This coronavirus is novel in a number of ways
In a few short weeks, coronavirus went from something we heard about on the news to our new reality, causing the shutdown of offices, schools, restaurants, theatres, and anything deemed “non-essential.” Not only has it changed how people are going about their day-to-day lives, but it is also costing the world a lot from an economic standpoint. This rapidly spreading virus causes an infection called COVID-19 (short for “coronavirus disease 2019”), which has now been confirmed in 208 countries.
One of the many aspects of COVID-19 that is hard to wrap our heads around is that there’s no road map for a pandemic of this magnitude. We don’t know how long it will last, how many people will be infected, and, ultimately, how many will lose their lives. Though we’ve seen a variety of pandemics and epidemics throughout history—including H1N1, the Ebola virus, the 1918 flu pandemic, and AIDS—this is something else entirely. Here are 13 ways the coronavirus is different from anything we’ve ever encountered.
The response has been based on projections
Though the number of COVID-19 cases is increasing quickly, some precautions countries began before the disease reached pandemic proportions were based on projections. “With COVID-19, the extreme measures of isolation and economic shutdown weren’t taken because of the number of deaths that occurred, but rather those that could happen,” Dr Talya Miron-Shatz, an expert on medical decision-making, tells Reader’s Digest. For example, during the 1918 flu pandemic, which killed an estimated 50 million people worldwide, nobody knew the toll it would take, especially when it first began, she says. “As a decision scientist, I was fascinated by how most world leaders treated the virus,” Miron-Shatz explains. “When it was in the bud, they ignored it. It’s because humans don’t deal well with small probabilities, or with probabilities in general. We tend to turn them into ‘all or nothing.’”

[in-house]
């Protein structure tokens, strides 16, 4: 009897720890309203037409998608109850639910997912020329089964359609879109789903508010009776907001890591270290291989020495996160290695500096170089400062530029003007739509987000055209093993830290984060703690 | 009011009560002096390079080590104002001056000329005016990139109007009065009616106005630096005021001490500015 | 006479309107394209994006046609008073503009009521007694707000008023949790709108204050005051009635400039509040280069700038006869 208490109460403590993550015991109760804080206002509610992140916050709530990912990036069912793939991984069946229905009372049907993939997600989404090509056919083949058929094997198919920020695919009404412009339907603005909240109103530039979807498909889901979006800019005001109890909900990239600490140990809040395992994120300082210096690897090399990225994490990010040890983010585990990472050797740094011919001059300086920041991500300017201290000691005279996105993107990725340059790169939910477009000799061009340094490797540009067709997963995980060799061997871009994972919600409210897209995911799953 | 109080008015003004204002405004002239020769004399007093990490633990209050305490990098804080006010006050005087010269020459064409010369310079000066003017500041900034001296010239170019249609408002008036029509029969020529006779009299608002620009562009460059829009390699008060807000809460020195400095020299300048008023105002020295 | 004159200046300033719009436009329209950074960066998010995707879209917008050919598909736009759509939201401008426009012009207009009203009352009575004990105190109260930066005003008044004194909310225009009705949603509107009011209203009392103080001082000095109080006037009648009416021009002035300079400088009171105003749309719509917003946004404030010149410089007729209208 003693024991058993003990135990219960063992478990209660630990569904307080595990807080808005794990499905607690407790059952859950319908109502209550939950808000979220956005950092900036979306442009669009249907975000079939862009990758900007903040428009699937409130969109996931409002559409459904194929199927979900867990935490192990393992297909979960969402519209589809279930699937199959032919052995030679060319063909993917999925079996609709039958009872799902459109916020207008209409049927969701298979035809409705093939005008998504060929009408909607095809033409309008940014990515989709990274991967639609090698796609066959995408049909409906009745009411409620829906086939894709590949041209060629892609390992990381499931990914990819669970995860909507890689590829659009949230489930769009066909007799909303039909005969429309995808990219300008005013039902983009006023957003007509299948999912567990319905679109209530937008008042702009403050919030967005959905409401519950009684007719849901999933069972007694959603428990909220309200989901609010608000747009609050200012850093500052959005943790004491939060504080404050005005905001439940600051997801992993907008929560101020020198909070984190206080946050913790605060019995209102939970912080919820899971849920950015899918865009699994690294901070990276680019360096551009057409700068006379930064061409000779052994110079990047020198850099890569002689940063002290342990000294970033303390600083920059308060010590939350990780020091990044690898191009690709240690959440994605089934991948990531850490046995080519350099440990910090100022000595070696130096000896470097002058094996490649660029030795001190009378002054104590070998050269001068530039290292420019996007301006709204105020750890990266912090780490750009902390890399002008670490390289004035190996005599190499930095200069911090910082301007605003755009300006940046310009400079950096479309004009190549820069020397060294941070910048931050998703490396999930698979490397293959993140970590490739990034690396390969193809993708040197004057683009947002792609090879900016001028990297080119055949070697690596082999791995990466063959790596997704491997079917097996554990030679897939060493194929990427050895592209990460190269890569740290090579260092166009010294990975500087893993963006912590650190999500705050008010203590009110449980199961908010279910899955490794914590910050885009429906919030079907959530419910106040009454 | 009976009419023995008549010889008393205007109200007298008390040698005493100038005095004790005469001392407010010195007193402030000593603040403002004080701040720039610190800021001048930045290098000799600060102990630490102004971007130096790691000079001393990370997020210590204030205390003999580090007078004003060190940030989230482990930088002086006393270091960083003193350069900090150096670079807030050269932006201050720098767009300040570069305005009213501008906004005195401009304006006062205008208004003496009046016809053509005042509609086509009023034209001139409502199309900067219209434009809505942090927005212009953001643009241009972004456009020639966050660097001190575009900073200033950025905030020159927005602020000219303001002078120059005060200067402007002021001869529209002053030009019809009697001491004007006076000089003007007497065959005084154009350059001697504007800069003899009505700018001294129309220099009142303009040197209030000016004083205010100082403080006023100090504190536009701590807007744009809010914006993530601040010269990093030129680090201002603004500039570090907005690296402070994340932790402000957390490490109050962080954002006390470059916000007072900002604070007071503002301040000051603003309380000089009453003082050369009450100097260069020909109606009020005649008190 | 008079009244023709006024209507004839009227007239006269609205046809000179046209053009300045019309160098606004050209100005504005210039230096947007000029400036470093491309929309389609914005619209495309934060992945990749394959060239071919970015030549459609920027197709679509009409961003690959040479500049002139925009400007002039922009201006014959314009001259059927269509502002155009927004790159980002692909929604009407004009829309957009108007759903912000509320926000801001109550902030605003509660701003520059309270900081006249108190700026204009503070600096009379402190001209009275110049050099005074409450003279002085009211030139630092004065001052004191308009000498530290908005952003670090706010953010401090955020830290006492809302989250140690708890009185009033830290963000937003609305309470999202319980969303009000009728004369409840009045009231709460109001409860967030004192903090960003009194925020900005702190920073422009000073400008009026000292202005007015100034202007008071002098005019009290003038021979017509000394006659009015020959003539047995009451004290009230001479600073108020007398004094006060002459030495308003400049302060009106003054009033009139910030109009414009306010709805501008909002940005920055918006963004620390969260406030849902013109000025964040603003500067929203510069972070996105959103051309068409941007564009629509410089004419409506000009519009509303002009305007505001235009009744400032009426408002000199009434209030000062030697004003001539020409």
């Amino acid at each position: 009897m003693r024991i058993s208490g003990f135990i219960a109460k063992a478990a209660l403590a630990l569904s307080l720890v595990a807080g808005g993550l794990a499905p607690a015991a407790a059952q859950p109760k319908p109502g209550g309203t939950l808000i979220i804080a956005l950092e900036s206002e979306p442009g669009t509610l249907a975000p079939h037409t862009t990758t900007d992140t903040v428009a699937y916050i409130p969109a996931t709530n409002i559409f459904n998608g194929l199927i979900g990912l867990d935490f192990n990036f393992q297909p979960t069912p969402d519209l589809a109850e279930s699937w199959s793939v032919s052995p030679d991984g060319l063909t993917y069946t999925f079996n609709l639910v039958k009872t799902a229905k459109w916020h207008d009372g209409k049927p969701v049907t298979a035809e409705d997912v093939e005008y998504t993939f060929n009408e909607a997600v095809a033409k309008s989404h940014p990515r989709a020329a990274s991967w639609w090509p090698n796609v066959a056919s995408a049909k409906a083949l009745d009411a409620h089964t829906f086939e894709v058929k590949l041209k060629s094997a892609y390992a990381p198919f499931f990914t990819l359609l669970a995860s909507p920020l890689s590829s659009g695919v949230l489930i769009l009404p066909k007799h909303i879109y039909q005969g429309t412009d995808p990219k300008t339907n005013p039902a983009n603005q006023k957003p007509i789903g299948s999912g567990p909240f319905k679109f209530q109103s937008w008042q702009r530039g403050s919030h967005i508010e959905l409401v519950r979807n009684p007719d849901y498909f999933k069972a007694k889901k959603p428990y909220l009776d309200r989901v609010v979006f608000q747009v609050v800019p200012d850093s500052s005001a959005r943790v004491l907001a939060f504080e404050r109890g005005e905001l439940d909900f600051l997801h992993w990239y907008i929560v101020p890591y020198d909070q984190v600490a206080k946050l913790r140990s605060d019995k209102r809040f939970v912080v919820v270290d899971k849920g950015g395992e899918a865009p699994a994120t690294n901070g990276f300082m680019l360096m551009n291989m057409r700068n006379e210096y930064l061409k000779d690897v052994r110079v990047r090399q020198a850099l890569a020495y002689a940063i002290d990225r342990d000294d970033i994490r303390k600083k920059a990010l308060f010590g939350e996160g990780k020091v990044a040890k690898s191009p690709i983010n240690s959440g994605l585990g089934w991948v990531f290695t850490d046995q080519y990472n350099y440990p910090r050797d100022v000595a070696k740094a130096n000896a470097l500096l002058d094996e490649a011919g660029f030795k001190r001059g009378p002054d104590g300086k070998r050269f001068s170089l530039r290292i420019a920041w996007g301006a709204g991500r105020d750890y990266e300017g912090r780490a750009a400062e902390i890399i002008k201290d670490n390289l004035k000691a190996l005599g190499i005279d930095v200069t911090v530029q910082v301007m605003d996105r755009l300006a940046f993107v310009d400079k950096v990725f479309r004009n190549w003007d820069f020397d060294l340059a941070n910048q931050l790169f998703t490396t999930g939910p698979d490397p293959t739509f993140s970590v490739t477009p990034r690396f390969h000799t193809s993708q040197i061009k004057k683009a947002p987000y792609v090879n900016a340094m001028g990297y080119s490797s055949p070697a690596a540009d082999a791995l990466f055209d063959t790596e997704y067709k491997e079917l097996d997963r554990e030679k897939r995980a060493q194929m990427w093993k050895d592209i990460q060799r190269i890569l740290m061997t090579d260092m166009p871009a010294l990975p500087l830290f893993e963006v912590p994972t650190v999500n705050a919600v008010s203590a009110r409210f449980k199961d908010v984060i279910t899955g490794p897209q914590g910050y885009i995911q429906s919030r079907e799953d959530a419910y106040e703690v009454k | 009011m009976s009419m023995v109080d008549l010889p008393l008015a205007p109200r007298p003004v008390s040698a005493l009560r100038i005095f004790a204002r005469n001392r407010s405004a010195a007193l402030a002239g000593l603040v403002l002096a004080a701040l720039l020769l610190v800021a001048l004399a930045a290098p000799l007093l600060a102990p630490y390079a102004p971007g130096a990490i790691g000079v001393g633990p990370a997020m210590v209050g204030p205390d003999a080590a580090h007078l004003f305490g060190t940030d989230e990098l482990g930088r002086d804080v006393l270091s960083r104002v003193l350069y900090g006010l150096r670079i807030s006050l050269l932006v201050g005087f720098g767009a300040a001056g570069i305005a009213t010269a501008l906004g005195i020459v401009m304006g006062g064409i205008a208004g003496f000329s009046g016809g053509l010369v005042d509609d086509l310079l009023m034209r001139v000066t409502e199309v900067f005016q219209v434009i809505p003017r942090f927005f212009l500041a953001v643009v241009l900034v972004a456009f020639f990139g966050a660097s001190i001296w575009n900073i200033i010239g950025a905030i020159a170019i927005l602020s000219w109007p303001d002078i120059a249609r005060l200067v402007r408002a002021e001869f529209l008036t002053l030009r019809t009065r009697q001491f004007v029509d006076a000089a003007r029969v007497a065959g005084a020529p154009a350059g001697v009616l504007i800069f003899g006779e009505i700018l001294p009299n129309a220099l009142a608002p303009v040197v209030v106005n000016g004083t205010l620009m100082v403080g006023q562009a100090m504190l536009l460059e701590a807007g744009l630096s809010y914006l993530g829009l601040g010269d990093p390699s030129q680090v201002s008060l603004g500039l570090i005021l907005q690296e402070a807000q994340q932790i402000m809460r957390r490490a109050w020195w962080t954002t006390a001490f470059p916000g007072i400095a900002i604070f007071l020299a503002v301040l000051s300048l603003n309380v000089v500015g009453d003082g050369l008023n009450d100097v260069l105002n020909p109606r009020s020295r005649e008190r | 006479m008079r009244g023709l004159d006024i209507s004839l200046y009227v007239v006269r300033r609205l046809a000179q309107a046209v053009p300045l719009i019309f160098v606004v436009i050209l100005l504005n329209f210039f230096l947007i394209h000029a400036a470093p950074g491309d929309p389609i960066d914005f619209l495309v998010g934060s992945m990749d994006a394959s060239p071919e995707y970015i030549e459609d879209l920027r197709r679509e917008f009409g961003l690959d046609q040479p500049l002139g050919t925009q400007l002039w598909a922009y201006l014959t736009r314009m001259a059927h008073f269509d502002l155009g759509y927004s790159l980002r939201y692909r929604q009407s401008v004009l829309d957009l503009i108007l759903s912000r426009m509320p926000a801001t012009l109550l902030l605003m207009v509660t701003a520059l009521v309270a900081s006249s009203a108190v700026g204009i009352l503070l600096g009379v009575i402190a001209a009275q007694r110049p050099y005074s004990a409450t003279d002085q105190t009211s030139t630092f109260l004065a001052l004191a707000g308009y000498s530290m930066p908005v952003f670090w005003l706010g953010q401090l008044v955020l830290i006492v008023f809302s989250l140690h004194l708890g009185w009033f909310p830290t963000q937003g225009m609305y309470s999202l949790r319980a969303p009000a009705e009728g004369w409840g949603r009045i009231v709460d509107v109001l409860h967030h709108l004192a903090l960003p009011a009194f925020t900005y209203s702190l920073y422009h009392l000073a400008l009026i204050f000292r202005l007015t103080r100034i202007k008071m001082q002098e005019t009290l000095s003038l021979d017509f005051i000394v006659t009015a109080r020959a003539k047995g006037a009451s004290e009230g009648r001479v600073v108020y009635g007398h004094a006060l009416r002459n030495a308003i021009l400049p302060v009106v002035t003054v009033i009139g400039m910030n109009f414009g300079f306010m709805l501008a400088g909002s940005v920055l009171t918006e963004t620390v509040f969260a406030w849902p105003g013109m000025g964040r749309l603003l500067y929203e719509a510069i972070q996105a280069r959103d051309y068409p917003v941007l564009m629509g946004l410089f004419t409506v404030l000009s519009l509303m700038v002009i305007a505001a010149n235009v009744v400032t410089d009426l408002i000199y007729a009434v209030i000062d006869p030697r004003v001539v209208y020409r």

The fatality rates
The fatality rate is how we measure the ability of a virus to cause human deaths—and given that the coronavirus is still spreading, we don’t have that figure yet. “Reliable estimates of fatality are difficult to obtain, as it is affected by the provision of medical care, the number of people screened for mild disease, the age group that is targeted by the virus, and the extent of preventive measures adopted by a society,” Dr Naval Asija, a epidemiologist based in India, tells Reader’s Digest. “As these vary across countries, fatality also varies from low to very high.” The overall fatality estimates of the coronavirus can only be established once the pandemic is officially over. However, preliminary analysis suggests that the fatality of COVID-19 is higher than that of Ebola and Swine flu, but lower than that of the 1918 flu pandemic, according to Dr Asija.